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Home Classical Nielsen Carl Carl Nielsen - Symphony No.3 ‘Sinfonia Espansiva’ & Symphony No.5 (1992)

Carl Nielsen - Symphony No.3 ‘Sinfonia Espansiva’ & Symphony No.5 (1992)

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Carl Nielsen - Symphony No.3 ‘Sinfonia Espansiva’ & Symphony No.5 (1992)

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1. Symphony No. 3 (Sinfonia Espansiva) Op. 27 (FS 60): I Allegro espansivo
2. Symphony No. 3 (Sinfonia Espansiva) Op. 27 (FS 60): II Andante pastorale
3. Symphony No. 3 (Sinfonia Espansiva) Op. 27 (FS 60): III Allegretto un poco		play
4. Symphony No. 3 (Sinfonia Espansiva) Op. 27 (FS 60): IV Finale. Allegro
5. Symphony No. 5 Op. 50 (FS 97): I Tempo giusto
6. Symphony No. 5 Op. 50 (FS 97): I Tempo giusto - Adagio non troppo
7. Symphony No. 5 Op. 50 (FS 97): II Allegro
8. Symphony No. 5 Op. 50 (FS 97): II Allegro - Presto
9. Symphony No. 5 Op. 50 (FS 97): II Allegro - Andante un poco tranquillo
10. Symphony No. 5 Op. 50 (FS 97): II Allegro – Allegro					play

Catherine Bott - soprano
Stephen Roberts - bass

Royal Scottish National Orchestra
Bryden Thomson – conductor

 

The Danish composer Carl Nielsen wrote his Symphony No. 3 "Sinfonia Espansiva", Op. 27, FS 60, between 1910 and 1911 by . It typically lasts around 33 minutes. The symphony followed Nielsen's tenure as bandmaster at the Royal Danish Opera in Copenhagen. Nielsen himself conducted the premiere of the work on February 28, 1912 with Copenhagen's Royal Danish Orchestra.

The character designation of the first movement (Allegro espansivo) serves as the symphony's subtitle, but it is not clear what Nielsen meant by 'espansiva'. Robert Simpson wrote that it suggests the "outward growth of the mind's scope". Uniquely amongst Nielsen's symphonic output, it includes vocal parts: wordless vocal solos for soprano and baritone in the second movement.

Within two months of its premiere the symphony was in the repertoire of the Royal Concertgebouw Orchestra in Amsterdam, and by 1913 it had seen performances in Germany (Stuttgart), Sweden (Stockholm) and in Finland (Helsinki). It did not receive a public performance in the United Kingdom until 1962, under Bryan Fairfax. Nielsen received 5,000 marks for publishing rights (C.F. Kahnt, Leipzig), a sum significantly higher than he usually received from his publishers. It was the first of Nielsen's symphonies to be commercially released on record, with Erik Tuxen conducting the Danish Radio Symphony Orchestra.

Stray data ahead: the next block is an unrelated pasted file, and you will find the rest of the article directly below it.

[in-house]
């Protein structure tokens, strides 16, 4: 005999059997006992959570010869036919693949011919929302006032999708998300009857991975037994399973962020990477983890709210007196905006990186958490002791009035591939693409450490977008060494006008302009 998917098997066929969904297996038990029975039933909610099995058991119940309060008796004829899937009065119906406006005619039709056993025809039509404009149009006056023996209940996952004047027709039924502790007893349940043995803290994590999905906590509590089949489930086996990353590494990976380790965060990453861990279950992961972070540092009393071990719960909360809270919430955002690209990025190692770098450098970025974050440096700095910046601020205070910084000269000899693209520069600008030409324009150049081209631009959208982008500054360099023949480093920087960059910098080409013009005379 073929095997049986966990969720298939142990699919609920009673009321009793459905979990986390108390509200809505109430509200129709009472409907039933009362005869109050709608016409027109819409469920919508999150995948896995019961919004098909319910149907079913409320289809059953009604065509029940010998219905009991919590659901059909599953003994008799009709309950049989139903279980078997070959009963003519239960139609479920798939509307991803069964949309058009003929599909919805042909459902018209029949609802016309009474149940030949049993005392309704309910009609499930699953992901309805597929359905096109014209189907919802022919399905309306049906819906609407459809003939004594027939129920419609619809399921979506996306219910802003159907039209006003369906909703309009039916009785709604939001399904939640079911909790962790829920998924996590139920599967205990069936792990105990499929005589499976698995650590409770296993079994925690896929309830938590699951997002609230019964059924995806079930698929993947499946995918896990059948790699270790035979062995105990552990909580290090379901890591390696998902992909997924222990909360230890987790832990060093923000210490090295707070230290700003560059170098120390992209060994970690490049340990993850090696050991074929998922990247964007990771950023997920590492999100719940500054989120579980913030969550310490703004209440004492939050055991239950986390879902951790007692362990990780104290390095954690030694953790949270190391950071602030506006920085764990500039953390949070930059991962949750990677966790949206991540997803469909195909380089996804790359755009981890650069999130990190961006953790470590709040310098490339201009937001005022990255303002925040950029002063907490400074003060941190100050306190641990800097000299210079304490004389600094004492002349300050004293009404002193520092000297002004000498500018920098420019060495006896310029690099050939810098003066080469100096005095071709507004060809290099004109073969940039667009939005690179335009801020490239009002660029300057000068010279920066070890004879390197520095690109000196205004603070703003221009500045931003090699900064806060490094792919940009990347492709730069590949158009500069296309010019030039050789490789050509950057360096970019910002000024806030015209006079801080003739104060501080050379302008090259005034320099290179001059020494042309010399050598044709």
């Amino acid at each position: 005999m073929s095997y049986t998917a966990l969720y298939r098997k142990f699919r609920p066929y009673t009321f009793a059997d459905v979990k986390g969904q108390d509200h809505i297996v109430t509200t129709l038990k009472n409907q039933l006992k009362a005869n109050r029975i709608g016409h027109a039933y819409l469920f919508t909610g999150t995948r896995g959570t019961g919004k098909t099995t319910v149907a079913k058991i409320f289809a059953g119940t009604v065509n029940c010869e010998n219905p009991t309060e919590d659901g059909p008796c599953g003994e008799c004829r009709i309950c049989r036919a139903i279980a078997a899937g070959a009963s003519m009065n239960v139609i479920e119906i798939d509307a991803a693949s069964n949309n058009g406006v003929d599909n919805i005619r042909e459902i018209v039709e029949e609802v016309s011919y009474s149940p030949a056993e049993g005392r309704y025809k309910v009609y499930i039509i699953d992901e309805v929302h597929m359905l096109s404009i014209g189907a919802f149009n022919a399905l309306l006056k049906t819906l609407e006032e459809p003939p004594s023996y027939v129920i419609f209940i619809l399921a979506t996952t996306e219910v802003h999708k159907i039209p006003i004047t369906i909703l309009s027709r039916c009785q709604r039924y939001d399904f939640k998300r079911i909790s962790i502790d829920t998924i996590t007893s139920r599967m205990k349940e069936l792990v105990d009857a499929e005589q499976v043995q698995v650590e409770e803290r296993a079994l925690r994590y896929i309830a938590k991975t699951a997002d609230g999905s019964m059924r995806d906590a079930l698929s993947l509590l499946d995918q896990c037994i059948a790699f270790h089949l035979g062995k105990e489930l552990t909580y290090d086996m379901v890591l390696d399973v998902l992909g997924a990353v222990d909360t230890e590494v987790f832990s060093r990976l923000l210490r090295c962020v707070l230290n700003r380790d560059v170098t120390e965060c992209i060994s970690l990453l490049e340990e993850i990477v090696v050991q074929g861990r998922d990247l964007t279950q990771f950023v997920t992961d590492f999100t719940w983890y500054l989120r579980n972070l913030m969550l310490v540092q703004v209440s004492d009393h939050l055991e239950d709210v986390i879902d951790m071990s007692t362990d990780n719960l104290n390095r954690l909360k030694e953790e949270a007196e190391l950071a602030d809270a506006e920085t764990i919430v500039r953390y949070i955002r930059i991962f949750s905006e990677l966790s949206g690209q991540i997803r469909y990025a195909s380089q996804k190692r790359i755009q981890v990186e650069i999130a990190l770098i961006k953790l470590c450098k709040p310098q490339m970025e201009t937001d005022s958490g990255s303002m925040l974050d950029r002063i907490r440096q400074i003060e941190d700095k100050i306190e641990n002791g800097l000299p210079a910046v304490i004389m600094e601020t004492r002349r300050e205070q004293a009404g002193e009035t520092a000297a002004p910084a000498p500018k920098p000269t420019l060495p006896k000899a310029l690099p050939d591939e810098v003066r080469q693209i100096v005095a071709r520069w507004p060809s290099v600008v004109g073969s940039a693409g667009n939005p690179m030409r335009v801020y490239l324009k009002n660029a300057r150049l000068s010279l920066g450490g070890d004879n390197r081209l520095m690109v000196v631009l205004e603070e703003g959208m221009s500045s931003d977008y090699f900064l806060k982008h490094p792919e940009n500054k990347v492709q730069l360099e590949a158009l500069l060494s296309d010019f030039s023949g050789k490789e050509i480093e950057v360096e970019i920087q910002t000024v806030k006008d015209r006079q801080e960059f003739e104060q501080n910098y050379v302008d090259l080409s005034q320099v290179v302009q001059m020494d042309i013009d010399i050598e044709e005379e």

Symphony No. 5, Op. 50, FS 97 is a symphony composed by Carl Nielsen in Denmark between 1920 and 1922. It was first performed in Copenhagen on 24 January 1922 with the composer conducting. It is one of the two of Nielsen's six symphonies lacking a subtitle.

The Fifth Symphony has a non-customary structure, comprising two movements instead of the common three or four. Written in a modern musical language, it draws on the theme of contrast and opposition. The post-World War I composition is also described to contain elements of war.

A work from the early 20th century, the Fifth Symphony is regarded as a modernistic musical piece. The symphony draws on all of the "deformation procedures" suggested by James Hepokoski regarding musical modernism: breakthrough deformation, introduction-coda frame, episodes within developmental space, various strophic/sonata hybrids and multi-movement forms in a single movement. Its fragmented nature, unpredictable character and sudden synchronization at the ending also point towards a self-conscious modernist aesthetic, though as in most of Nielsen’s early and middle works, non-modernist devices, including organicism and diatonicism, play some essential roles.

As written in the original 1926 edition of the score, the Fifth Symphony is scored for 3 flutes (third doubling piccolo), 2 oboes, 2 clarinets, 2 bassoons, 4 horns, 3 trumpets, 3 trombones, tuba, timpani, cymbals, triangle, tambourine, snare drum, celesta, and strings. Some optional doublings are added in the 1950 edition of the score revised by Emil Telmányi and Erik Tuxen; these include the third flute doubling flute in G and the second bassoon doubling contrabassoon. These optional doublings are discarded in the latest 1998 Carl Nielsen Edition score, which was produced as a co-operation between the Danish Royal Library and Edition Wilhelm Hansen.

The Fifth Symphony has two movements instead of the usual four, which is the only time Nielsen used this structure. Nielsen explained jokingly in an interview that it was not difficult to write the first three movements of a symphony but by the finale most composers had run out of ideas. The work has a craggy profile as "it is littered with false climaxes at every turn". In summary, the first movement is a battle between the orchestra and a renegade snare-drummer, who can only be silenced by the full forces of his colleagues in the final bars. The second movement continues the struggle with shivers of anxiety, building through repetitions and detours to the final victorious grand explosion.

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Last Updated (Sunday, 02 March 2014 17:48)

 

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